He is now on Day 4 of his campaign to get "a @WendyWilliams apology to the cleft community".

 

 

Bighill said he's heard unofficially that the Williams show may be preparing a response, but that's all he knows.

The syndicated, hour-long talk and celebrity gossip show is taped in New York and is aired on Fox 9 in Minneapolis — available in the Winnipeg market — at noon Monday to Friday.

"I'm a grown man — I'm past bullying," Bighill said. "But there's so many who haven't got to that point. I'm standing up for everyone who doesn't have a voice."

The controversy began last week when Williams was discussing how Beyoncé didn't stand up when Joaquin Phoenix won the Golden Globe Jan. 5 for his starring role in Joker.

Bighill said he's heard unofficially that Wendy Williams' show may be preparing a response, but that's all he knows. (Evan Agostini / Invision files)

Bighill said he's heard unofficially that Wendy Williams' show may be preparing a response, but that's all he knows. (Evan Agostini / Invision files)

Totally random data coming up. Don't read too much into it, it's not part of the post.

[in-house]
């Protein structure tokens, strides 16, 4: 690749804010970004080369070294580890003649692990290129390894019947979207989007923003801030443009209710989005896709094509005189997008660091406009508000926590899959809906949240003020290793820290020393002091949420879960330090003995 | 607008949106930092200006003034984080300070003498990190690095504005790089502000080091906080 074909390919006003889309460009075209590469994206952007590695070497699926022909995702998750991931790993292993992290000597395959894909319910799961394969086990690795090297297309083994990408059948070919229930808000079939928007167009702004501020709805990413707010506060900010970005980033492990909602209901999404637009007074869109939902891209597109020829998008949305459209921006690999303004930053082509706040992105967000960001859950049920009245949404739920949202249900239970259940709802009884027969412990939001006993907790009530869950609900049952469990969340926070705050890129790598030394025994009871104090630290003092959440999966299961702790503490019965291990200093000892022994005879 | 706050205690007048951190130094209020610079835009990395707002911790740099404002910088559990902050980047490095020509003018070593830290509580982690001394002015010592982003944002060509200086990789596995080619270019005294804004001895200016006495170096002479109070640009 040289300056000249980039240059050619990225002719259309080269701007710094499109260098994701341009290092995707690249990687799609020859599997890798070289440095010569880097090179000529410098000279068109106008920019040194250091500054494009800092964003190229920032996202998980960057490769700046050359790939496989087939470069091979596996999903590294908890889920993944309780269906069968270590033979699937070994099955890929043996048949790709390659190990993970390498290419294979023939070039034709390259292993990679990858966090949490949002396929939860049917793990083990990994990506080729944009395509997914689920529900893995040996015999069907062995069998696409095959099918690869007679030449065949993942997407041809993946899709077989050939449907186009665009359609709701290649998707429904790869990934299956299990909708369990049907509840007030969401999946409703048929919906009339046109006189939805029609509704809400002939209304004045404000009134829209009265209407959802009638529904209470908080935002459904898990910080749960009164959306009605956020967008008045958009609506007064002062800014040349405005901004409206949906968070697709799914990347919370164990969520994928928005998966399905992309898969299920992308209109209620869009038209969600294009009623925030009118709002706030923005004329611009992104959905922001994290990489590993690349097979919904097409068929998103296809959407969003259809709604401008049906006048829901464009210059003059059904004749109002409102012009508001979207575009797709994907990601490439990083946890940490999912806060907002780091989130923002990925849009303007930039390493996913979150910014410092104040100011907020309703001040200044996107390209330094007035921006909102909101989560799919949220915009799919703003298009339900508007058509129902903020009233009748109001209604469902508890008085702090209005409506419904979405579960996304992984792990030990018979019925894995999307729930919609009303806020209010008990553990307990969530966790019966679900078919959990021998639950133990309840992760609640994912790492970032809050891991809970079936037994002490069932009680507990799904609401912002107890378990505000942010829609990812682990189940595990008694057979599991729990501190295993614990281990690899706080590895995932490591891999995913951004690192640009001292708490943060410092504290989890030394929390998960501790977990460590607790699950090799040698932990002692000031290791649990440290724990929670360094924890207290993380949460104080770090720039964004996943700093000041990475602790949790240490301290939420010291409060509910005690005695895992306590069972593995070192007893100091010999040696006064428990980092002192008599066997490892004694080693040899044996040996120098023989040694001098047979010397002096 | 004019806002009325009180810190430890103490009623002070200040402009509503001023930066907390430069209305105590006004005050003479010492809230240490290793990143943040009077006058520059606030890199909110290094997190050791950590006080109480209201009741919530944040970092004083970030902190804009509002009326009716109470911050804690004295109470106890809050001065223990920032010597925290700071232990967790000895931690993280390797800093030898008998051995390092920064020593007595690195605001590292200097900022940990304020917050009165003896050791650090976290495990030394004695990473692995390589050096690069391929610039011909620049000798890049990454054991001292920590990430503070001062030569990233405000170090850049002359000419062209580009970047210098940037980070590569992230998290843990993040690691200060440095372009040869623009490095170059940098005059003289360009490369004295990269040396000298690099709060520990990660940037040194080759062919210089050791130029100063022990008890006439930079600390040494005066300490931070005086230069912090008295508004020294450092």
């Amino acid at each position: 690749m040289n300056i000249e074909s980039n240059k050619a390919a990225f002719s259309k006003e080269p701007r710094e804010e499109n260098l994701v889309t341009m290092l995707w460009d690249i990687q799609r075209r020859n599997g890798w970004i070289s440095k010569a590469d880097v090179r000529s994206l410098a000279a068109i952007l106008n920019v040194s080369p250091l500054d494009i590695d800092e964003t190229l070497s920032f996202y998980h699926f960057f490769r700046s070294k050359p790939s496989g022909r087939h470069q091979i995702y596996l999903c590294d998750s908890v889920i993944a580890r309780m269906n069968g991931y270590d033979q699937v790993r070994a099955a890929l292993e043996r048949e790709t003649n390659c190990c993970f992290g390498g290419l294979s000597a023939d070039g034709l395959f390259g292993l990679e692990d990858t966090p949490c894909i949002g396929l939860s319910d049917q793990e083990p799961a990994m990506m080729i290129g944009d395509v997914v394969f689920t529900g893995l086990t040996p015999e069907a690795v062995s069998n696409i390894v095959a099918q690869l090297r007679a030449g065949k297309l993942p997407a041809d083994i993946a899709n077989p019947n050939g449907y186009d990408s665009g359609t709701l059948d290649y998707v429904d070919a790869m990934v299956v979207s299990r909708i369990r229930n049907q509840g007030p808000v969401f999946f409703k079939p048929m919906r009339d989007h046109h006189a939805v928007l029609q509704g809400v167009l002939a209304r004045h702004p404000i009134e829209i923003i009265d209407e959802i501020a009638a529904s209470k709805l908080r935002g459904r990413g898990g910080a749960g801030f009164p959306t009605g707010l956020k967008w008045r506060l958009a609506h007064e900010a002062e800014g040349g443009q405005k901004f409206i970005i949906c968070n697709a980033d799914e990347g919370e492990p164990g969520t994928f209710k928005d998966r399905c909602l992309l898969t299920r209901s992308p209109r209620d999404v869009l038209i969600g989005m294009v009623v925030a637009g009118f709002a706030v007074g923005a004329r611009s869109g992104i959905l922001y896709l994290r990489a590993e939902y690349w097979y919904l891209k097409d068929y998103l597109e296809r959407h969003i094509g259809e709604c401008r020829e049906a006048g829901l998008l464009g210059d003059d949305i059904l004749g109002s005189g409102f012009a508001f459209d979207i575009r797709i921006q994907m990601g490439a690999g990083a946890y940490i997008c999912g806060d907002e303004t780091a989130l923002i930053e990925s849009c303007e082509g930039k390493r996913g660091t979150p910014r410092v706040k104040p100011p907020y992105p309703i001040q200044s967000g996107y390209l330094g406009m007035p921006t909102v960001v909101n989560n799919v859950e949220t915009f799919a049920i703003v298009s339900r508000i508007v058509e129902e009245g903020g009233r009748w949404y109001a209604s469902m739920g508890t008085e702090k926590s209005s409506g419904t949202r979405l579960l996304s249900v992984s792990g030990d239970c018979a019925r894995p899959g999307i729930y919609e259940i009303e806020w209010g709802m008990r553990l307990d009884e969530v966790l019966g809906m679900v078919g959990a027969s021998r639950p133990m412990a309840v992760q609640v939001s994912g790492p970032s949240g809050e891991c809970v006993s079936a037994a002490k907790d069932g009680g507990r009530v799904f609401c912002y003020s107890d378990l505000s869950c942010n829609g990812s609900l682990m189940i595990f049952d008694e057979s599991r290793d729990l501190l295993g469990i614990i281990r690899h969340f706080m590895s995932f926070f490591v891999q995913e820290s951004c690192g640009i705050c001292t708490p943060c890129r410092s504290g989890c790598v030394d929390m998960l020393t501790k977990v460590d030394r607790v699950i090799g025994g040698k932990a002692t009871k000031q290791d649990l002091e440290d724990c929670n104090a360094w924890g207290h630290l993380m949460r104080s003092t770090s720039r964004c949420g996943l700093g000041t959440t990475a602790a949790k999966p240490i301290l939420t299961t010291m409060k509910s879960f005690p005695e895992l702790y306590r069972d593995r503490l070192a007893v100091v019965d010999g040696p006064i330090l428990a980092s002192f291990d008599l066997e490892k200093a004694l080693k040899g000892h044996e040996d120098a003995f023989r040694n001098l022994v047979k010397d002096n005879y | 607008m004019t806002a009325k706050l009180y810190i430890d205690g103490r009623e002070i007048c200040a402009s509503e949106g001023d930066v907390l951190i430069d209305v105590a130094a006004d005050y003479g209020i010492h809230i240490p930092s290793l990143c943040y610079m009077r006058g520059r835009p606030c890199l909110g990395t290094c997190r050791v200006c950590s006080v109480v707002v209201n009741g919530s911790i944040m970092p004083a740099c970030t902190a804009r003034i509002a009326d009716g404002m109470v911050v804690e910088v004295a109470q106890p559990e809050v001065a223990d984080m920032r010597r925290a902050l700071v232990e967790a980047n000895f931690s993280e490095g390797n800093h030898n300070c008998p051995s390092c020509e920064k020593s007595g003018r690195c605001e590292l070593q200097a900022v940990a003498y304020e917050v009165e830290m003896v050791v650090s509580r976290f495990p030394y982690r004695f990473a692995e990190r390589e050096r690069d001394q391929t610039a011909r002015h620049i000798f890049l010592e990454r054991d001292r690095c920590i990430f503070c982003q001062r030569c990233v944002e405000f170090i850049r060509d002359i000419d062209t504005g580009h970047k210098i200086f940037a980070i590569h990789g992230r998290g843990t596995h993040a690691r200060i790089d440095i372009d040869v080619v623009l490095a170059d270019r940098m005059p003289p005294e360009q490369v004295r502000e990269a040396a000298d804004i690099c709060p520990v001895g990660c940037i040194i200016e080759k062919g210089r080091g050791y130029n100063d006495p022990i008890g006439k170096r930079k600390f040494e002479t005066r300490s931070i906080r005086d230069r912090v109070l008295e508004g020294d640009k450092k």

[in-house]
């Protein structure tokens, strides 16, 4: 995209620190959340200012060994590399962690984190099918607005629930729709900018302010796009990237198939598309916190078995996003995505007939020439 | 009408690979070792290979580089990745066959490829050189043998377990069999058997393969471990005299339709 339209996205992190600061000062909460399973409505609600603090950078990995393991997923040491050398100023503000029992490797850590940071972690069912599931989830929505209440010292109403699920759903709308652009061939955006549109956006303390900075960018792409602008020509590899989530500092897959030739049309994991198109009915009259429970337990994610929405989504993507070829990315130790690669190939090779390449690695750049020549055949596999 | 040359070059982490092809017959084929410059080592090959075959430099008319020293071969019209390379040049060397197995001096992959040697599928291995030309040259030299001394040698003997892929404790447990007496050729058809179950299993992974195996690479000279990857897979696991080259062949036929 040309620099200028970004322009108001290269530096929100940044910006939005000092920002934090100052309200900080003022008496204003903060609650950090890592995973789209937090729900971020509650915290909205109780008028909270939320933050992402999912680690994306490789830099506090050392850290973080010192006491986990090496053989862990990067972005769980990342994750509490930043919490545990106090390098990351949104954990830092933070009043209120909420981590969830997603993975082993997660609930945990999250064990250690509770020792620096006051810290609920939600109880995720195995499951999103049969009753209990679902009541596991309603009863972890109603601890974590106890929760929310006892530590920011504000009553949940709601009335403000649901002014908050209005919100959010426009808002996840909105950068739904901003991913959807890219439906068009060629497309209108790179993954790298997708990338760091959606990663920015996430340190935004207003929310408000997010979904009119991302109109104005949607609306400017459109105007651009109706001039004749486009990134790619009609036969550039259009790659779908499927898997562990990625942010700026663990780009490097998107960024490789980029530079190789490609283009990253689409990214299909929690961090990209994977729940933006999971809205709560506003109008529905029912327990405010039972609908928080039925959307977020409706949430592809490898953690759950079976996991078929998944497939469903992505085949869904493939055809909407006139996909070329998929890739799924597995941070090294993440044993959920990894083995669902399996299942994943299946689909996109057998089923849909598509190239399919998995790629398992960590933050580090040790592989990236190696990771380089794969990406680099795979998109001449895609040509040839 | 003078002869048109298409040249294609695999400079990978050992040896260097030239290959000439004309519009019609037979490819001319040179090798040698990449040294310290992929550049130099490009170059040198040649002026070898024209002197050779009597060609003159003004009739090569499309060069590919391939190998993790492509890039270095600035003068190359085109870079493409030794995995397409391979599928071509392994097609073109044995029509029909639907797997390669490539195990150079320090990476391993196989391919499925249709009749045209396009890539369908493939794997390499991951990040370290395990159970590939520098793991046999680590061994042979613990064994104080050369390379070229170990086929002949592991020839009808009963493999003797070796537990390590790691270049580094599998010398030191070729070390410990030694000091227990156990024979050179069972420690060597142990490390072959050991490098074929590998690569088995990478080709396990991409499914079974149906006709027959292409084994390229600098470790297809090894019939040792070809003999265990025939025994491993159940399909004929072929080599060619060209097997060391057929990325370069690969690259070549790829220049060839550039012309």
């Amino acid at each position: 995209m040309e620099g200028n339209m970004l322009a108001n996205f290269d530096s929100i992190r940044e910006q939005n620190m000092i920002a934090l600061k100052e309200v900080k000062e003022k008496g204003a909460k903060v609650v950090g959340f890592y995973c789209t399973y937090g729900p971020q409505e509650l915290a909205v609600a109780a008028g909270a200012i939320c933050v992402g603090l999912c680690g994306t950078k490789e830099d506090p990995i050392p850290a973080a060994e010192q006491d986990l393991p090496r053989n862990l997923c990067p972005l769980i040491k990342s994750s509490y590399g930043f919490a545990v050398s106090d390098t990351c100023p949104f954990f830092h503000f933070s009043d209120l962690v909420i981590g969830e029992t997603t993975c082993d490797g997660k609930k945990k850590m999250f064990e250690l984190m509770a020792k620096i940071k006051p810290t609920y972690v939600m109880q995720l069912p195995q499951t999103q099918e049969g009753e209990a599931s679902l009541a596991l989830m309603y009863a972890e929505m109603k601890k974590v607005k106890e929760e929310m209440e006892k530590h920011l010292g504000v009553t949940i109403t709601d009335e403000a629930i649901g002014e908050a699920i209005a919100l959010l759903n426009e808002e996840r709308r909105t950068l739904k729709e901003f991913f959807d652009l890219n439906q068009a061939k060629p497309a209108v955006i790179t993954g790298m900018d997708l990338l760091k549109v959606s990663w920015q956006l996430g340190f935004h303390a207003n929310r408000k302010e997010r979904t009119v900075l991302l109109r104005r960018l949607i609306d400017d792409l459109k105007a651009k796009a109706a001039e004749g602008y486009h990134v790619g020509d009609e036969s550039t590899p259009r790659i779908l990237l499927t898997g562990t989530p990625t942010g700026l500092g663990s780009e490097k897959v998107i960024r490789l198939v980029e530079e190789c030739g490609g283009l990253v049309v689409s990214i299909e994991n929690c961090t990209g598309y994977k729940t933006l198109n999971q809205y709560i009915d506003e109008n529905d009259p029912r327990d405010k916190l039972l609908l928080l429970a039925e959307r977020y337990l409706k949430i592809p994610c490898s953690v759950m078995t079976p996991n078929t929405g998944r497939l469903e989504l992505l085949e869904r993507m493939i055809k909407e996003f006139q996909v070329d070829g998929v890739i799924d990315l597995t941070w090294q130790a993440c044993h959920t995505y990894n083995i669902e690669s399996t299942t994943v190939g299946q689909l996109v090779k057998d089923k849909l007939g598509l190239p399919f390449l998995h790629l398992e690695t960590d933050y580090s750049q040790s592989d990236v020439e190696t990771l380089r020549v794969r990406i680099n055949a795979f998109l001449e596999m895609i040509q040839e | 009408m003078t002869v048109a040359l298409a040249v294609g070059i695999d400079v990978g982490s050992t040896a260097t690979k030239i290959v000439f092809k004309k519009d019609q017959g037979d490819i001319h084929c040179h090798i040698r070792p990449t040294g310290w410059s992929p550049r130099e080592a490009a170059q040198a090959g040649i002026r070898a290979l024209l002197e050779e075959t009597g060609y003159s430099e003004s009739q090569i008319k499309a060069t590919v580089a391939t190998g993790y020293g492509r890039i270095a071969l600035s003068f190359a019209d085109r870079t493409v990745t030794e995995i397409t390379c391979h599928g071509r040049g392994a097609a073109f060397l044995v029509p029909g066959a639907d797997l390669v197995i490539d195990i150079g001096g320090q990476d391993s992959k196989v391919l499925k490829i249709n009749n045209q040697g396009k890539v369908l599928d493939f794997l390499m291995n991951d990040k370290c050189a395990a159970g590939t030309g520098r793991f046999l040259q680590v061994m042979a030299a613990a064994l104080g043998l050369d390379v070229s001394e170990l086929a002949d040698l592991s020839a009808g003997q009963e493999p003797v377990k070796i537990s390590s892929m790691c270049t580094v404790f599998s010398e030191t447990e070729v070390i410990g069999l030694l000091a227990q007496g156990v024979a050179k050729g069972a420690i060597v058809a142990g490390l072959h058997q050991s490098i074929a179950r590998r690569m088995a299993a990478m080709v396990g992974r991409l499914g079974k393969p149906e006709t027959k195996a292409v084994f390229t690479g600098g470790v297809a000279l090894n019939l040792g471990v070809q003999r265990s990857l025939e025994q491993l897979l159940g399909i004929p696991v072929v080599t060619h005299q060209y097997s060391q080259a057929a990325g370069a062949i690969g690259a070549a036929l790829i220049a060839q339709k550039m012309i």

Williams then told the audience that Phoenix, who was nominated for an Oscar for the role Monday and was born with a microform cleft lip, has "one of those, what you you call it? Cleft lip, cleft pallet" before using her fingers to pull up her upper lip and saying "he's got this, he's got this. No, I find it to be very attractive."

Julia Cwir, a member of Craniofacial Families of Manitoba, and the mother of an eight-year-old son born with a cleft lip, said she couldn't believe what Williams said and did.

"It was a lot worse than I thought it would be," Cwir said. "She makes a point of specifically making fun of people being born with cleft... she is uninformed and uneducated and knows nothing about it."